BOSTON (Reuters) - Bets that many British bank stocks would fall likely helped hedge fund manager John Paulson extend his funds' gains in September, hedge fund industry analysts said.
Paulson, among the first investors to bet that housing prices could decline on a national basis, is posting comfortable gains this year as most hedge funds suffer their worst-ever returns.
Through the end of August, Paulson's $7.4 billion (4.1 billion pounds) Paulson Advantage Plus fund returned 19.43 percent. Paulson, who turned his medium-sized firm into a $33 billion industry giant on the back of savvy bets plus new money from investors, will describe September's returns to clients in a few days.
Last year, Paulson's Credit Opportunities Fund returned 589.62 percent. In the first eight months of 2008, the fund returned roughly 12.5 percent, a person familiar with the data said.
Outsiders already got a small taste of Paulson's expected September gains however when the New York-based hedge fund manager told UK regulators late last month that he held a $1.9 billion bet against local banks. These bets likely paid off big as financial stocks tumbled around the world.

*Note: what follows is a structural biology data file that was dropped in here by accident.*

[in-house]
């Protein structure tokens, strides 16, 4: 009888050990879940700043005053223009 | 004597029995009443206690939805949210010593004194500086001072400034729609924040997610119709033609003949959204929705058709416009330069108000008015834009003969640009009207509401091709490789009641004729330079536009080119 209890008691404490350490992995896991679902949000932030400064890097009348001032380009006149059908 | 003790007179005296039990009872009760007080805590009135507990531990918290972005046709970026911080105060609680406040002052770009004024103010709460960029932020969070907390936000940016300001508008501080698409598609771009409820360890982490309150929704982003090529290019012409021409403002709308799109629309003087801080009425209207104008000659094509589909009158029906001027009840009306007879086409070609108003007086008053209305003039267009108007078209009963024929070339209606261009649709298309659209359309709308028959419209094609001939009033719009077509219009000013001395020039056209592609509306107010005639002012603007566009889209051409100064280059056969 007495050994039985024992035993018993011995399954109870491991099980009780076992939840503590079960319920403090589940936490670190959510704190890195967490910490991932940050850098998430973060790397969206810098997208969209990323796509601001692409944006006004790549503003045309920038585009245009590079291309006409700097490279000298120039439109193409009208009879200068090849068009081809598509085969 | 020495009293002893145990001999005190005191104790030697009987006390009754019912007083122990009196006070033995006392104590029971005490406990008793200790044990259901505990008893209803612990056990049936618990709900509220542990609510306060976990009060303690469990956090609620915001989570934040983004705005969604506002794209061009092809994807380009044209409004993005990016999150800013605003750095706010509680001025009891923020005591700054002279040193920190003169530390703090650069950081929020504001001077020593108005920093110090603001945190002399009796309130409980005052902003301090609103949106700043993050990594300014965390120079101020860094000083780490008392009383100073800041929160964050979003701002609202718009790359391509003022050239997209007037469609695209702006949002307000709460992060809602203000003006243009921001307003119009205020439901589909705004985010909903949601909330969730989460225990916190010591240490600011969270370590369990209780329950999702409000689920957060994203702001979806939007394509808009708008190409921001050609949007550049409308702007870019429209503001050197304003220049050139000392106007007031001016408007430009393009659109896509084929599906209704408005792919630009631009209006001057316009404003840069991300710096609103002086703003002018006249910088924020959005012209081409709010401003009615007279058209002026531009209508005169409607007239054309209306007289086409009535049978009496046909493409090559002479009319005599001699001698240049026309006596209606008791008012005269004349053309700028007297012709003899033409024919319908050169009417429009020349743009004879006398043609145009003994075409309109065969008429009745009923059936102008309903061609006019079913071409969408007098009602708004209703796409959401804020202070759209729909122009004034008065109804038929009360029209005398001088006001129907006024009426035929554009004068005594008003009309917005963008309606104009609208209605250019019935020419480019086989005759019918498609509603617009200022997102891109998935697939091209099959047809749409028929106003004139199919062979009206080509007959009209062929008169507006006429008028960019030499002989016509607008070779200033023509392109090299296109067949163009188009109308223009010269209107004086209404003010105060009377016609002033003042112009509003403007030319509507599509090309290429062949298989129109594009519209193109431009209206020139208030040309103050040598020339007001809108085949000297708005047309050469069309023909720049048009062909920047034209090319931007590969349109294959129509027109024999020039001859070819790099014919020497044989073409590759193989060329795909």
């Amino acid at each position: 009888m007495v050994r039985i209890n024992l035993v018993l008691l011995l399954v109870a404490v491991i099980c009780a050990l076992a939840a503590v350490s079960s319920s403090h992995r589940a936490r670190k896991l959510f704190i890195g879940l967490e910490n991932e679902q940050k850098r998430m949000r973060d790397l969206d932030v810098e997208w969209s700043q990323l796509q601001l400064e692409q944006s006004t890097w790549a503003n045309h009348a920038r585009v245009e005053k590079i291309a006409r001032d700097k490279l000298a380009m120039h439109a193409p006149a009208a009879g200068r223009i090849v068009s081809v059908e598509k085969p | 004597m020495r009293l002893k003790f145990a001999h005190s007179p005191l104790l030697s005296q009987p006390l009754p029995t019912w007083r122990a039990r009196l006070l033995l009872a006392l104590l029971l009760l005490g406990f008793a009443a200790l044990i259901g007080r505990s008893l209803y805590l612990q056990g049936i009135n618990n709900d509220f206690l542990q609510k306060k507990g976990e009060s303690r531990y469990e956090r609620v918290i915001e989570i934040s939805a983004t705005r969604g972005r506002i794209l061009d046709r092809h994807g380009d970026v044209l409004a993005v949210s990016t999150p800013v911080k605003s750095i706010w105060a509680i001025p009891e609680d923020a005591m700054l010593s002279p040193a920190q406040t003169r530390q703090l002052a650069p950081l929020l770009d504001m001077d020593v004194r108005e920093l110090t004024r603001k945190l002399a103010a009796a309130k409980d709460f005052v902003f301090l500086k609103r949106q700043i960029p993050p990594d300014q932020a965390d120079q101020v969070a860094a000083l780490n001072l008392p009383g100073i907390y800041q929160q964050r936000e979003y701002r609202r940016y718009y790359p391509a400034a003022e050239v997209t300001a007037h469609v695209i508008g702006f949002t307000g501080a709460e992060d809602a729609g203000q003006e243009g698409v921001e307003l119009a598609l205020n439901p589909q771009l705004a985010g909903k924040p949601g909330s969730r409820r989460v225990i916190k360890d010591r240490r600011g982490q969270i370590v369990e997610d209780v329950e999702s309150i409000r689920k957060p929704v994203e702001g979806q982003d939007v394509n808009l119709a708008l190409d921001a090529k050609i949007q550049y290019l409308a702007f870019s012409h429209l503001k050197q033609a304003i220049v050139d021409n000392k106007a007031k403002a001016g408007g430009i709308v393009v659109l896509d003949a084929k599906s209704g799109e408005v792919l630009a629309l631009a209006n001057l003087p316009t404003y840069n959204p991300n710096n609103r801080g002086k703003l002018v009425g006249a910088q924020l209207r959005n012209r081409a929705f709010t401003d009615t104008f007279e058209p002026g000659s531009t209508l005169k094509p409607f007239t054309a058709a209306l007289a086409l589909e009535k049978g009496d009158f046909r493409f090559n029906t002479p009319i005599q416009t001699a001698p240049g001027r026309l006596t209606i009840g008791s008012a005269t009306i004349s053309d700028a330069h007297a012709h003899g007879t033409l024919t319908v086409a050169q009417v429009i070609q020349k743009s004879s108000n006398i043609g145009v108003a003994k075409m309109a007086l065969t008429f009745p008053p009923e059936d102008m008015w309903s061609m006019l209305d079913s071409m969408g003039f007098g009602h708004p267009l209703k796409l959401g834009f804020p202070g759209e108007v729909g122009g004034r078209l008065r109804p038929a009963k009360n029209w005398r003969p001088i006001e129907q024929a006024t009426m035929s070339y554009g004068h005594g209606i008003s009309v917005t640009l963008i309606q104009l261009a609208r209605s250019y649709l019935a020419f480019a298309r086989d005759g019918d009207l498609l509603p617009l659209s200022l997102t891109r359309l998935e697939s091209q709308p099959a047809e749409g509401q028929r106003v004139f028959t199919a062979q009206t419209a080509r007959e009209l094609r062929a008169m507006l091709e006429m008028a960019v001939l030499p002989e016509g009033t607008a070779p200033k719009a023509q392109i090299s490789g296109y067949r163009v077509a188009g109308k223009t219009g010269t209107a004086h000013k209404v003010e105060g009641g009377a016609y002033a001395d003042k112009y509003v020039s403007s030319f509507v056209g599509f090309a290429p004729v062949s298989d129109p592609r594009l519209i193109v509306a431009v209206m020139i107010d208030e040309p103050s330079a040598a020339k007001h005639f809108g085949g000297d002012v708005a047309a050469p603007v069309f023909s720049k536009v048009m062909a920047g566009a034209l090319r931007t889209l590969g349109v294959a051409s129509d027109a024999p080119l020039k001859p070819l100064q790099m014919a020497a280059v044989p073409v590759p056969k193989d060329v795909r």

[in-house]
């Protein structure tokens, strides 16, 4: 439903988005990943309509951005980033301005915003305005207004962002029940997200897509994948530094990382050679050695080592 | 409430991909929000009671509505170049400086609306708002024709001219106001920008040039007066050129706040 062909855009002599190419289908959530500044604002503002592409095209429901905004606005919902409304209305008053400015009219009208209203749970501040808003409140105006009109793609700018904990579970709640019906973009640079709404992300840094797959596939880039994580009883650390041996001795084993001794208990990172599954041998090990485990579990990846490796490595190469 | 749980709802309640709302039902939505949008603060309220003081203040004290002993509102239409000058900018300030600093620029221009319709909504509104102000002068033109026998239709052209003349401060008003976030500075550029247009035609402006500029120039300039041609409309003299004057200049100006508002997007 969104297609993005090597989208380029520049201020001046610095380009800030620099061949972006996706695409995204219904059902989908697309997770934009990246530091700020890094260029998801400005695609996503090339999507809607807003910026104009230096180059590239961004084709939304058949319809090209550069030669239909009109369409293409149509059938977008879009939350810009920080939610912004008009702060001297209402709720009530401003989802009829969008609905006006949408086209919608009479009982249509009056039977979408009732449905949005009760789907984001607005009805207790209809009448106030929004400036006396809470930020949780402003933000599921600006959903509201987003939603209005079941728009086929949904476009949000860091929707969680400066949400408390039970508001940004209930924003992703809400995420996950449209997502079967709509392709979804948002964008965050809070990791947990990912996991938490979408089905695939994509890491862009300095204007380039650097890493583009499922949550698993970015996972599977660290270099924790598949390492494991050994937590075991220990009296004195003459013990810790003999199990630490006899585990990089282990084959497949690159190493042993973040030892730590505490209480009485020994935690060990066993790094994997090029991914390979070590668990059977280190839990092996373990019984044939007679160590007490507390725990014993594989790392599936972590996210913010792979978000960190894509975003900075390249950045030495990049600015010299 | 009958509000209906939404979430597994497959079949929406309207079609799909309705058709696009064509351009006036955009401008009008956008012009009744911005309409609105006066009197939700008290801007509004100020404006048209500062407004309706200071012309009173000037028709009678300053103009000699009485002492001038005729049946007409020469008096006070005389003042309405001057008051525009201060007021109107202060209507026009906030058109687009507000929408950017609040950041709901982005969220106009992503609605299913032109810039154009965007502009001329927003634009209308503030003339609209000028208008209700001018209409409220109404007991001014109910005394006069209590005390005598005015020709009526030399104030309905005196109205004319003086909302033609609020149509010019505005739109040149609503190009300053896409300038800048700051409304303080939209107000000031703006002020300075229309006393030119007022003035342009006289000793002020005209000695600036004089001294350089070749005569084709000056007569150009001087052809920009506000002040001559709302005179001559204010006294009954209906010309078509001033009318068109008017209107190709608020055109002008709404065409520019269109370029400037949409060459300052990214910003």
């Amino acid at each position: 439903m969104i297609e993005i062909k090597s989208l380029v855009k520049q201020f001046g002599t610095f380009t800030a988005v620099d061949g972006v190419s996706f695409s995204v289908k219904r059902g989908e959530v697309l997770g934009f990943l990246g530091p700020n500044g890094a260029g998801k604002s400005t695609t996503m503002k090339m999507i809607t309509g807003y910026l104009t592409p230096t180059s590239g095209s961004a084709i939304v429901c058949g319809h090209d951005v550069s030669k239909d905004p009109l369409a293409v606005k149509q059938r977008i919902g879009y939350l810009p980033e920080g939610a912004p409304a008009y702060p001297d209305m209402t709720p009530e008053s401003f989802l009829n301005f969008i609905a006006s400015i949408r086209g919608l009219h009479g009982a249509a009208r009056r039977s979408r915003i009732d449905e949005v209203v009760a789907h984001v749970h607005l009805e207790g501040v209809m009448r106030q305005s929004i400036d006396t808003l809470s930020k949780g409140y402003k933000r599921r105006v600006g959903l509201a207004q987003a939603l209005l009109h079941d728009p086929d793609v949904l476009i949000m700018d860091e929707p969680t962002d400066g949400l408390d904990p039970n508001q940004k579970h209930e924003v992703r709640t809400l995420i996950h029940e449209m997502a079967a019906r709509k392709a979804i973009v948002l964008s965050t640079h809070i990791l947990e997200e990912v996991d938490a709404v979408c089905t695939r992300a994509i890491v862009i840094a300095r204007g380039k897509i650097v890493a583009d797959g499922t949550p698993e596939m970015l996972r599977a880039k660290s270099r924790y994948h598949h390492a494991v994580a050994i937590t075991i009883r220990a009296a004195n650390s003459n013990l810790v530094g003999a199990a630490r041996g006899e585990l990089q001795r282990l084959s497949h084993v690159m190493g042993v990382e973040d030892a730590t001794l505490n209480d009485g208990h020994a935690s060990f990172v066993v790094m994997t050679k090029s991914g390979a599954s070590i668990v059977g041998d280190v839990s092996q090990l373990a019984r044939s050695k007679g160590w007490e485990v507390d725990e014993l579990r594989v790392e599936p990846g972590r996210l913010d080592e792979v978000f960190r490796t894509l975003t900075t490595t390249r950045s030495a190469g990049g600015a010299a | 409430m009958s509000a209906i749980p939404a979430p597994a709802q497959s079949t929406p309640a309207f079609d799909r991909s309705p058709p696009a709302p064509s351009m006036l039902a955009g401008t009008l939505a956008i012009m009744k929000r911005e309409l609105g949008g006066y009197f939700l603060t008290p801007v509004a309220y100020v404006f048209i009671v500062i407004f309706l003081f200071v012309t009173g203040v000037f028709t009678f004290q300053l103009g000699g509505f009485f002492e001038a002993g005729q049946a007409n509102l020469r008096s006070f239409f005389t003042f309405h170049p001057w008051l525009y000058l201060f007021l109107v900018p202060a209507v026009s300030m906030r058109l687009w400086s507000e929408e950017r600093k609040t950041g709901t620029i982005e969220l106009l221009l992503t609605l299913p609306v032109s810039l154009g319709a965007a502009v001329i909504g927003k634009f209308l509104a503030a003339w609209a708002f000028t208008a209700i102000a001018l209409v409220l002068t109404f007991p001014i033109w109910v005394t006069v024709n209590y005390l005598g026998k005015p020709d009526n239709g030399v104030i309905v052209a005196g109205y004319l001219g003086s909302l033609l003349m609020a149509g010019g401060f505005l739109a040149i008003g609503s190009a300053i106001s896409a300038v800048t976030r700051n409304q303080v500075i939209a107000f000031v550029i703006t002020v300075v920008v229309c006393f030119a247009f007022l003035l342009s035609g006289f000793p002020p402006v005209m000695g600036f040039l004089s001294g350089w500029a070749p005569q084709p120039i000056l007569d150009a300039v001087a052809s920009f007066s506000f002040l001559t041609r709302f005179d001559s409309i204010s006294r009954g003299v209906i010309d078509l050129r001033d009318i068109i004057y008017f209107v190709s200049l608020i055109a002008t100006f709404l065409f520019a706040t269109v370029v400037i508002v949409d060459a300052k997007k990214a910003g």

Paulson's gains are rare this year as the average fund has lost roughly 10 percent this year, according to data from Hedge Fund Research. Investors said they are bracing for the third quarter to be the worst ever with big names like Kenneth Griffin's Citadel Investment Group, James Pallotta's Raptor Global Fund and Daniel Loeb's Third Point Offshore Fund all nursing losses for the year.
Reporting by Svea Herbst-Bayliss; Editing by Tim Dobbyn